October 24, 2016


lap0129_000341This Kitsilano penthouse apartment combines the comforts of home with art-filled gallery style

Story  Kathleen Freimond
Photos  Andrew Latreille

For the owners of this penthouse in Vancouver’s stylish Kitsilano neighbourhood, the lines between home and work are decidedly blurred. Surrounded by works of art in their day jobs at two of the city’s top galleries, their home reflects the same ambience: elegant and uncluttered; fun, but always functional.

The extension from gallery to home didn’t happen by accident. Measured Architecture’s Clinton Cuddington—who had previously designed the art gallery owned by one of the homeowners—was tasked with reimagining the 2,050-square-foot condo penthouse with the mandate to connect the spaces.

To support the concept of the home-as-gallery, the paint colour—General Paint’s Breeze white eggshell latex—is the same in both spaces. “It’s a great colour,” says Cuddington. “It provides the perfect backdrop. It has no blue or parchment tones so as the owners rotate art through the condo, it works to showcase any art without attracting any attention itself.”

In the open-plan living space, the light above the white lacquer dining room table and the two fixtures illuminating pieces of art were custom designed by Vancouver-based Andlight. Cuddington describes the powder-white fixtures as contributing “moments of fun” while retrofitted pot lights with LED bulbs produce the 2700K light that enhances the art and provides ambient and task lighting in other areas.

To provide more natural light for the staircase between the main and second floor, the height of the pony wall was reduced on one side and a bookshelf was built into the wall to provide extra storage.


“Space is at a premium in Vancouver, so we find ways to include shallow storage in every room. If we can create storage in the place where the objects are used, then having them on display puts people in a constant state of editing. It’s amazing how an interior design can urge someone to prevent unnecessary clutter and only keep the most important things in their life,” says Cuddington.

A wall was opened to create additional concealed storage space in the living room where three flush panels conceal AV equipment. In the bedroom, storage space was tucked away behind the brow of the ceiling.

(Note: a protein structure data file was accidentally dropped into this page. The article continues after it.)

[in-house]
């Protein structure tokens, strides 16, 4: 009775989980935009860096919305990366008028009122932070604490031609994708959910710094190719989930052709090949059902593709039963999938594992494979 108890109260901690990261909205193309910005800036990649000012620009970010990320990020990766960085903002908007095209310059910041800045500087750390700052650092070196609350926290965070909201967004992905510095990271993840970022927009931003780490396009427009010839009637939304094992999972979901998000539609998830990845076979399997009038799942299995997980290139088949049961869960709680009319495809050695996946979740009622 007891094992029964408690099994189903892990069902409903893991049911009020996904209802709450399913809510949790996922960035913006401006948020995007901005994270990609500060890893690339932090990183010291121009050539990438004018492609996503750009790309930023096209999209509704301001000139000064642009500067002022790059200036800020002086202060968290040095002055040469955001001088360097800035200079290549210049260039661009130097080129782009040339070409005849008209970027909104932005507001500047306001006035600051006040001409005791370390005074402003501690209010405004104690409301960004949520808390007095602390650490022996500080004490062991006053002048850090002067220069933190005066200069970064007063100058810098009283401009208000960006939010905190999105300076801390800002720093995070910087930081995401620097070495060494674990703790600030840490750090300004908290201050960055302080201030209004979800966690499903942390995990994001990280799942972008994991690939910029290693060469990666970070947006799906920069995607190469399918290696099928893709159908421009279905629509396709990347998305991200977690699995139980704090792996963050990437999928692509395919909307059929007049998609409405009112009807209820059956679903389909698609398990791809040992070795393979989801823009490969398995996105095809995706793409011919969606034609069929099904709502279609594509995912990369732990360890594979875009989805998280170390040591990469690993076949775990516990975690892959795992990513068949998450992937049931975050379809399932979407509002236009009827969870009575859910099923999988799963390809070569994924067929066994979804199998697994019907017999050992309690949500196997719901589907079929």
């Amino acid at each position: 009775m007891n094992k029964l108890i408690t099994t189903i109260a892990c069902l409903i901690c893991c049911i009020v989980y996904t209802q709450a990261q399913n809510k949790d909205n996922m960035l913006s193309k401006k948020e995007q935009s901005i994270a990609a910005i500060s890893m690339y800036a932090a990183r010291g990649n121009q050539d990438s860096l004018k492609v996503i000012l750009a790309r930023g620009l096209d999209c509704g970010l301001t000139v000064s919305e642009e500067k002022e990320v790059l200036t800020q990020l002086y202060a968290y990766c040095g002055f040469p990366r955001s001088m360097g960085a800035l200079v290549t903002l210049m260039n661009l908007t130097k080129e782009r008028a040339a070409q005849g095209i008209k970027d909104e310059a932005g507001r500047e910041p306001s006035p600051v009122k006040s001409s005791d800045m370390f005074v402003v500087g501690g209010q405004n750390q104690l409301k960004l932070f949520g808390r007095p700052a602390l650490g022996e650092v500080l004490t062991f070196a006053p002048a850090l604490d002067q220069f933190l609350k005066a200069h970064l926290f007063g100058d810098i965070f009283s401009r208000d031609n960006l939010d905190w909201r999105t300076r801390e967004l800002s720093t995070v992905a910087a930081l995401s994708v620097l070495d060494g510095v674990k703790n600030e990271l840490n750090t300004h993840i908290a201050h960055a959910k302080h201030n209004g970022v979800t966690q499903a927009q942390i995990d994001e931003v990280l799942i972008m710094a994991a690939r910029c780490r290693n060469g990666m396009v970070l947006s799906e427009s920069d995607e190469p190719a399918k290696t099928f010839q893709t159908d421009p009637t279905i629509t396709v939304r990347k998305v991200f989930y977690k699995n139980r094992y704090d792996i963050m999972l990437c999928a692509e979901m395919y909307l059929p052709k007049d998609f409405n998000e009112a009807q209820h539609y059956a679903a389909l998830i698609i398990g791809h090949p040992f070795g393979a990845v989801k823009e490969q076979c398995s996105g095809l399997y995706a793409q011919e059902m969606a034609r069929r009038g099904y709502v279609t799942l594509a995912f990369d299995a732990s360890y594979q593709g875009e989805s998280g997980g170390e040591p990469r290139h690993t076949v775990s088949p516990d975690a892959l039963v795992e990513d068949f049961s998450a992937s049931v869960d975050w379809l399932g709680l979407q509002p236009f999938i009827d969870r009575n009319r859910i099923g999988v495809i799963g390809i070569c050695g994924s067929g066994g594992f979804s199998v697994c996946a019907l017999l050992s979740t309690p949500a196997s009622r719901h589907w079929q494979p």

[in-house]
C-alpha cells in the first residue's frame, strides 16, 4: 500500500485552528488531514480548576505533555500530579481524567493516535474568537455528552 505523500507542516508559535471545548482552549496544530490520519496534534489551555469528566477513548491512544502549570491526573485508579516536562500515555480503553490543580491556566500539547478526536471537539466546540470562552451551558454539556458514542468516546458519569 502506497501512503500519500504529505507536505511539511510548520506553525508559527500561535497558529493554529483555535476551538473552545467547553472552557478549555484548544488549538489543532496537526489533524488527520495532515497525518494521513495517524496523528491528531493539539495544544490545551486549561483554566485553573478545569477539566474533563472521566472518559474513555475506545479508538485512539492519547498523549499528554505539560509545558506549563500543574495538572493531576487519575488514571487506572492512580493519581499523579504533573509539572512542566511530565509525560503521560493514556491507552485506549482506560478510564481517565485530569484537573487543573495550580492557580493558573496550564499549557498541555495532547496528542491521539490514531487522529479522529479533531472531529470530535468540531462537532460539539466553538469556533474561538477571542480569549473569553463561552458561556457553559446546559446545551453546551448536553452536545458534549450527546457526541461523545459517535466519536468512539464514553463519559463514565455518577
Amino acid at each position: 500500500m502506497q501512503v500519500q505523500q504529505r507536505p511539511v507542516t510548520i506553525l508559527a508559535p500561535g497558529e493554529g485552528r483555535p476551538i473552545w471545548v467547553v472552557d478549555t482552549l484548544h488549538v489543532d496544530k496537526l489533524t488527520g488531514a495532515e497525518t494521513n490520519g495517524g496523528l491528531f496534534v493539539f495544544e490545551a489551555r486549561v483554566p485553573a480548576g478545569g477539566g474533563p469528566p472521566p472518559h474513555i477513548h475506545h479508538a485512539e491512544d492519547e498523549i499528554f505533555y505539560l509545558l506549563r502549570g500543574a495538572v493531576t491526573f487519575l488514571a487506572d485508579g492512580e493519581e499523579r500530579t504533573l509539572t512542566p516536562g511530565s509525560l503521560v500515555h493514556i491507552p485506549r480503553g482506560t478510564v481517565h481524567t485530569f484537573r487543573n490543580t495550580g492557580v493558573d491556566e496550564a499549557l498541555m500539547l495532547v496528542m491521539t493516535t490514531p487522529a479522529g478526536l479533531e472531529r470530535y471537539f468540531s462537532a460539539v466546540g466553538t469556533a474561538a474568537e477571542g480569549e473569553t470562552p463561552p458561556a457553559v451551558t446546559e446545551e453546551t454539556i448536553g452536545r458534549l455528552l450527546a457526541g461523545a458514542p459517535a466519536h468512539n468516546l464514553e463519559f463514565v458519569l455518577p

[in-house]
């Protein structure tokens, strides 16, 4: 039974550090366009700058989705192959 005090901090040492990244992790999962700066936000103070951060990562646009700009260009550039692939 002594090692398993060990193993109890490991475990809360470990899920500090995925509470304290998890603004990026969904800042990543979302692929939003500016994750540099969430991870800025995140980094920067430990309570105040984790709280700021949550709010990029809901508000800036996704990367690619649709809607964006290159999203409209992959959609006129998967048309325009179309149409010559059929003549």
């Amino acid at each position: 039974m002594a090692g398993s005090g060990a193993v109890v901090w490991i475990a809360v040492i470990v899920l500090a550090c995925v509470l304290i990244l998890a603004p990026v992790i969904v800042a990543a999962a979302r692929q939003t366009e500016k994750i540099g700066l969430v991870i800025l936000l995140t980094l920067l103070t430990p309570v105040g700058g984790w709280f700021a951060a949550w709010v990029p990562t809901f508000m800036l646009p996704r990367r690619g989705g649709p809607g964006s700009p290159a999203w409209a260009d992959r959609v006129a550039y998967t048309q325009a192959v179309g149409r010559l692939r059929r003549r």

Cuddington approached the 1980s-era kitchen with the same philosophy he applies to homeowners’ possessions. “I encourage people to look at what they own with fresh eyes and imagine those pieces in the new space, not in the existing space.”

He kept one bank of original high-gloss cupboards and the more recently purchased major appliances. The island was repanelled and the range hood replaced. Cuddington also kept the granite floor tiles and countertop, although he wanted a more muted look than the original glossy finish. Huard Marble and Tile honed both granite surfaces using a vacuum system to minimize stone dust.

Drywall dust was a constant challenge as the construction crews worked around the homeowners, who continued to live in the two-bedroom condo during the three-month renovation.

“Sometimes people just can’t move out and the hardest thing for most people to contend with is drywall dust—it brings out lots of emotions,” he says.

I encourage people to look at what they own with fresh eyes and imagine those pieces in the new space, not in the existing space.

To further reduce troublesome dust, millwork was completed offsite, pre-painted and then mudded into place.

“We closed off a room, finished it and moved to the next room. We moved the homeowners around, but we got it done,” says Cuddington.

The same approach to updating existing installations was applied to the flooring. The dated wall-to-wall carpets were removed and the underlying concrete floor was refinished with an epoxy. The addition of carpets, from Salari Fine Carpets, softens the industrial look of the concrete and also dampens sound.

Cuddington says one of his greatest fears as an architect is to create a space that requires a client to leave their past behind.

“Early on we go into a home and look at how we can incorporate what they already own to bring their history into the new space,” he says. “In the living room we used the old, worn Barcelona chairs to create a great counterpoint to the more contemporary elements and we had new legs attached to the stone-slab table in the living room.”

Making a gallery-like space do double duty as a home was a tough challenge, says Cuddington, but ultimately it was achieved by providing all the elements of domesticity: a functional kitchen, storage, textiles to soften hard surfaces and backdrop that showcases treasured personal possessions.


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